CROCKETT COUNTY, Texas -- Plastic-lined pits holding millions of gallons of blue-green water are tucked away in fields chock-full of withering mesquite trees.
After the driest eight-month period in Texas' recorded history, this barren ranch land has become inhospitable to even the most drought-resistant vegetation.
So where, amid the severe dry spell, did all this pristine water come from?
The query probably would not have been raised in non-drought times in this oil-friendly community.
But as West Texas' reservoirs run dry, cities are scouring the region for their next water supply, and farmers are becoming more desperate for rainfall, oil companies here and elsewhere are pumping out millions of gallons of freshwater from underground aquifers.
The purpose: To break loose rocks to get at trapped underground oil. The water is mixed with toxic chemicals and sand, and pumped into wells at high pressure to fracture the rock to expose the oil.
It can take millions of gallons of fluid to hydraulically fracture, or "frack," a single well. Only about 20 percent to 25 percent on average of the water is recovered, while the rest disappears underground, never to be seen again.
The Texas Water Development Board estimates the total amount of water used for fracking statewide in 2010 was 13.5 billion gallons. That's likely to more than double by 2020, and decline gradually each decade after that until dropping back down to current levels between 2050 and 2060.
"We're using scarce resources to get scarce resources," said John Christmann, Permian Region vice president for Apache Corp., a Houston-based oil and gas company that operates in almost every West Texas county.
Ben Shepperd, president of the Permian Basin Petroleum Association, an advocacy group for oil and gas producers, said fracking has led to a second oil boom in West Texas by opening up "previously unrecoverable" oil reserves. Several years ago, fracking was used primarily to extract natural gas, but oil companies eventually found it was just as effective for making oil flow.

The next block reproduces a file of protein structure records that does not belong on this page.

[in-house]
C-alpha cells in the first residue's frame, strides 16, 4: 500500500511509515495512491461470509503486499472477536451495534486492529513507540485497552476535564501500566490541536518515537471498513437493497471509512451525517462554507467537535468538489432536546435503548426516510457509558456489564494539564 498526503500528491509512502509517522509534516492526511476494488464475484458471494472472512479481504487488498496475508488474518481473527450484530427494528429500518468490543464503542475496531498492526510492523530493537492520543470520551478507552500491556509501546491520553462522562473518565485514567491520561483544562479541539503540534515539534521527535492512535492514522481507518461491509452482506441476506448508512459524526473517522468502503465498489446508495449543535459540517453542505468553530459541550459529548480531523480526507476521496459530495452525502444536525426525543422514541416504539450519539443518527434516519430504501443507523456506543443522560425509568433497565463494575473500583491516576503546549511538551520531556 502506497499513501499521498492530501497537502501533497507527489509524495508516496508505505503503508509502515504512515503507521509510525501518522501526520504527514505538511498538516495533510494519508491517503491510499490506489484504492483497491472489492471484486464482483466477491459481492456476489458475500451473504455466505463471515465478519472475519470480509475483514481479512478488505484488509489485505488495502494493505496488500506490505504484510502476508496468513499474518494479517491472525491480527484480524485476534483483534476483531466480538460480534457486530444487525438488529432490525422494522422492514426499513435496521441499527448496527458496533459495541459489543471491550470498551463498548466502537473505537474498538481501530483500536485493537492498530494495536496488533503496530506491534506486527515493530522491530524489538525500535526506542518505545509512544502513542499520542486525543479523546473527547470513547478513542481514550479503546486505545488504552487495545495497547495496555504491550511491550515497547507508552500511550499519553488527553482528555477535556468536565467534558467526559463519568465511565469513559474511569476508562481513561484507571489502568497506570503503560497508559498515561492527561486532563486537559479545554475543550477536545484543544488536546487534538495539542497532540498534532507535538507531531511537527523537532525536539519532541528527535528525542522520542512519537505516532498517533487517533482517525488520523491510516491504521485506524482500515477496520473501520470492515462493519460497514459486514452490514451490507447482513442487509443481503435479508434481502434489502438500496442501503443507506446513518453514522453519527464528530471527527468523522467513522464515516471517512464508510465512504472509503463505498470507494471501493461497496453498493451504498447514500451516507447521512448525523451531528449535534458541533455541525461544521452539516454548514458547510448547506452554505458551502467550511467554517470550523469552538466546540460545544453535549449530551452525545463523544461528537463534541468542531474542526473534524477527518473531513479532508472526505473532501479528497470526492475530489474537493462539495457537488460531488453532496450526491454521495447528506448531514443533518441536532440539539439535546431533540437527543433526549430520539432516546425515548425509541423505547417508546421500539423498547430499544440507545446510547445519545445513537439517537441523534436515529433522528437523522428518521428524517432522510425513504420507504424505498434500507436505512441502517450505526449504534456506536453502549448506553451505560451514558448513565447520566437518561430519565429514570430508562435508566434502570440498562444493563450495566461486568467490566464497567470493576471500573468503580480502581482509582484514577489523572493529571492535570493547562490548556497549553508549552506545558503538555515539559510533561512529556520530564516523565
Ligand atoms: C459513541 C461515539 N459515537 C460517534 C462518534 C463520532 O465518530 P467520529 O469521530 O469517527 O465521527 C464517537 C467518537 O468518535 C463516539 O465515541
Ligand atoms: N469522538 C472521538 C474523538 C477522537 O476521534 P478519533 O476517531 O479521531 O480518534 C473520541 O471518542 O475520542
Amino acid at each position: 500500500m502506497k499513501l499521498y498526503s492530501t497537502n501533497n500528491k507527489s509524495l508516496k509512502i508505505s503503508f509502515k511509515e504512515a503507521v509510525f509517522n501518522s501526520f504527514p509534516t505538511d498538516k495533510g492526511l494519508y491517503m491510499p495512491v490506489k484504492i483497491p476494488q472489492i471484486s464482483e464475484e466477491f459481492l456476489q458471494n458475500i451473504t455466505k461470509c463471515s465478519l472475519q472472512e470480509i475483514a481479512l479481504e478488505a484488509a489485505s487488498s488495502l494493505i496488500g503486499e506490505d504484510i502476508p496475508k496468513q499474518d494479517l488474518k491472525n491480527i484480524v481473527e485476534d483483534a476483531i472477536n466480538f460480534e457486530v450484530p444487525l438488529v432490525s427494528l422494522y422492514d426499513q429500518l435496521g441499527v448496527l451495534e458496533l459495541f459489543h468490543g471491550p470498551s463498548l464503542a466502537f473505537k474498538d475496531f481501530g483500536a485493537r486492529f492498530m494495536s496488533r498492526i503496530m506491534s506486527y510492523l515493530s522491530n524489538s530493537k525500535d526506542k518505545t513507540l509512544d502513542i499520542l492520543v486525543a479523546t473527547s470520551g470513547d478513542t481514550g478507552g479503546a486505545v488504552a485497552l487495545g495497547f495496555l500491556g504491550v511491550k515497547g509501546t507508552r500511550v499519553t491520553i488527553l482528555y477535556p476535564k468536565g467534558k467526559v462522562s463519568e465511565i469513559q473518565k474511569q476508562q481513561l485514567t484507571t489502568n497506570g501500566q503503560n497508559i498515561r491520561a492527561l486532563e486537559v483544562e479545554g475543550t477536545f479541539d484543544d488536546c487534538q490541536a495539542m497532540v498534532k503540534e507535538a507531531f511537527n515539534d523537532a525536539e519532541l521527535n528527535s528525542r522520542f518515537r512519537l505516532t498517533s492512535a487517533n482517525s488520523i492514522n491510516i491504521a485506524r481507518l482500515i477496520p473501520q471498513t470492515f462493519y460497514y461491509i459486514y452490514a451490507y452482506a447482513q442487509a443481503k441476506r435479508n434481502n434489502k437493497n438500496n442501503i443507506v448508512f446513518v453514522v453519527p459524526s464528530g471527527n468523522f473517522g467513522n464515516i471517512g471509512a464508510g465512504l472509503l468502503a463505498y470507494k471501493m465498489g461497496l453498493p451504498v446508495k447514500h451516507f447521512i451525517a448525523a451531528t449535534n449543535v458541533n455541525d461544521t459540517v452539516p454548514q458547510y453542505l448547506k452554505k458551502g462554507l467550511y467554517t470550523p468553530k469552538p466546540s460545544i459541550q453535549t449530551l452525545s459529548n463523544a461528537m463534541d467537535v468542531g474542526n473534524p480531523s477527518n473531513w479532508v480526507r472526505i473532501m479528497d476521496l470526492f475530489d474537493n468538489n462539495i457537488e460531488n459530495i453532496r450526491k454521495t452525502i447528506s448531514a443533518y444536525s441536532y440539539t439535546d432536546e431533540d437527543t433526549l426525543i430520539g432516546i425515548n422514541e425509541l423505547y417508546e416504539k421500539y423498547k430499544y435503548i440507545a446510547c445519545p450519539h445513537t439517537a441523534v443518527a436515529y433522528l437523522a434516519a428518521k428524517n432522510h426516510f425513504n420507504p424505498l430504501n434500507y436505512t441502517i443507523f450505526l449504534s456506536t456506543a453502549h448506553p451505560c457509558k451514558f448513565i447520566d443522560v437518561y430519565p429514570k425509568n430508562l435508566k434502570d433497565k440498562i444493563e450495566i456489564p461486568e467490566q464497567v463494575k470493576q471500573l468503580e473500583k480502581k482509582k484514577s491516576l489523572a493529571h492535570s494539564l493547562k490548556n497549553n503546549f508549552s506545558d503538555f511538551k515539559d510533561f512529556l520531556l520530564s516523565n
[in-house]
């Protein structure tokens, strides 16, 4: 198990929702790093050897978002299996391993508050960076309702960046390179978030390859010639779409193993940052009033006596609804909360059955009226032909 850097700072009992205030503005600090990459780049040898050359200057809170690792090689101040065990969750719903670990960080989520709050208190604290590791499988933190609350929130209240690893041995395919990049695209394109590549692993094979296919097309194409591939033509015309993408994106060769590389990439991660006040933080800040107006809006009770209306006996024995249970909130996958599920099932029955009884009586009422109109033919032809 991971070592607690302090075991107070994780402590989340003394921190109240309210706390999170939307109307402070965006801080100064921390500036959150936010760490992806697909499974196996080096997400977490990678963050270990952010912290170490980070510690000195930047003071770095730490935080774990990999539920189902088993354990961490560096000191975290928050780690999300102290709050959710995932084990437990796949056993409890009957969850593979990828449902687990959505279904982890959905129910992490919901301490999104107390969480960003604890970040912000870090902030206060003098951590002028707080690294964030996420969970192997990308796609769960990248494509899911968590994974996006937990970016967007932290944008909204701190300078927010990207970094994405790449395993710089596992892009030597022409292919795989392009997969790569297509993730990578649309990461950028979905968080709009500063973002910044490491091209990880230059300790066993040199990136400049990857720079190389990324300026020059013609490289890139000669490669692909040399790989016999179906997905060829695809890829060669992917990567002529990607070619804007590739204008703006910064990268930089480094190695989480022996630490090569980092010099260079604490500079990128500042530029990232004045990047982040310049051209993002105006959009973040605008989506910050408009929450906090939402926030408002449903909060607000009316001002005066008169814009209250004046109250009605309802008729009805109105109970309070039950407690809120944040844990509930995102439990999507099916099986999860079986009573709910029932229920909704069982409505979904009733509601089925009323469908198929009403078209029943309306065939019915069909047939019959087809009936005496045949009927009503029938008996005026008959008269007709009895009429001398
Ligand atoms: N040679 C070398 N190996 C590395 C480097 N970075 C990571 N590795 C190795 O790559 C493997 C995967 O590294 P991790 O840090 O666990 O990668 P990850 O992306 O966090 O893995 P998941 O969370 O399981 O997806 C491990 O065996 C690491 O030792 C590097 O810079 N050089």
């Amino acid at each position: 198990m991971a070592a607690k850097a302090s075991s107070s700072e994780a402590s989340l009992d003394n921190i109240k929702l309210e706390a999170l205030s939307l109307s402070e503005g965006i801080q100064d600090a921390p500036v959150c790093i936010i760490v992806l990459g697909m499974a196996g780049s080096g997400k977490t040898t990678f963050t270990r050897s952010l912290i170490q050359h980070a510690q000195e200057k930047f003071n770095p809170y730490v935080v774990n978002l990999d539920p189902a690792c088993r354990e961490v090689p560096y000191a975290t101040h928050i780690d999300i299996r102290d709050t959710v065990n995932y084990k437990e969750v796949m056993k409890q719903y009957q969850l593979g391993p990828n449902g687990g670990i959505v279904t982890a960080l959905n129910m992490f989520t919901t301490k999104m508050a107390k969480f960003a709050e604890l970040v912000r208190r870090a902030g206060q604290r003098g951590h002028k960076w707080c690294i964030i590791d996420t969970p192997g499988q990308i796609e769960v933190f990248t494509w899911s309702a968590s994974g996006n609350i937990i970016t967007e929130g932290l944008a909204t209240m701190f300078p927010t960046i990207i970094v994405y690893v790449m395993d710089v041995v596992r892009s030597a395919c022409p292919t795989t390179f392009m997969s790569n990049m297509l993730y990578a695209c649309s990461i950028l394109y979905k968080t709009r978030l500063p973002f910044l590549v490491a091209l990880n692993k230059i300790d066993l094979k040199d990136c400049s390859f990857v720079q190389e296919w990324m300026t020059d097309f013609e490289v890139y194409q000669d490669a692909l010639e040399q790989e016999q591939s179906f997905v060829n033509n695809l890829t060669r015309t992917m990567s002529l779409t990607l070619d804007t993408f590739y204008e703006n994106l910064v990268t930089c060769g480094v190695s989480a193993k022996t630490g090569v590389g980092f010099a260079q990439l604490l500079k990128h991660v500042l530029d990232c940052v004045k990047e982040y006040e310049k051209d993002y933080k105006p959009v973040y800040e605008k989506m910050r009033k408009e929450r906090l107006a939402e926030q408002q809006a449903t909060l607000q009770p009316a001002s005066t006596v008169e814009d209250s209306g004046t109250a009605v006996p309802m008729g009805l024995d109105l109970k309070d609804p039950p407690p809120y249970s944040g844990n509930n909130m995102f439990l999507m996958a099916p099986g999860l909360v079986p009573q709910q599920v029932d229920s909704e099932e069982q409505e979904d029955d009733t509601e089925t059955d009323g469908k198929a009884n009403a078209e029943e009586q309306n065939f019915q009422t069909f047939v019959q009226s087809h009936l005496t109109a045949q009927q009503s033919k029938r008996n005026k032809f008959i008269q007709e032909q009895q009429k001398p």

The technology has brought more and more operators back to the Permian Basin over the past decade to revisit mature oil fields that everyone thought had been tapped out.
Shepperd estimates fracking is performed on at least 75 percent of the wells drilled in the Permian Basin these days -- probably more.
And that translates into a massive consumption of water.
Most estimates show the amount of water required to frack a well is 50,000 gallons to 4 million gallons, depending on the nature of the rock being penetrated. But some show per-well use can be as high as 13 million gallons.
By most accounts, almost all the water being used for fracking in Texas is fresh water, as opposed to the non-potable brackish water that often is found deeper underground.
Some operators purchase water from landowners or even cities and truck it in. But most forgo the added expense and drill water wells on site, store the water in pits temporarily and then haul it in trucks to oil well sites, where it is kept in 20,000-gallon tanks before it is turned into "frack fluid" and shot back into the ground.
Industry officials say use of fresh water, at least in Texas, is less a matter of easy access or cost than effectiveness.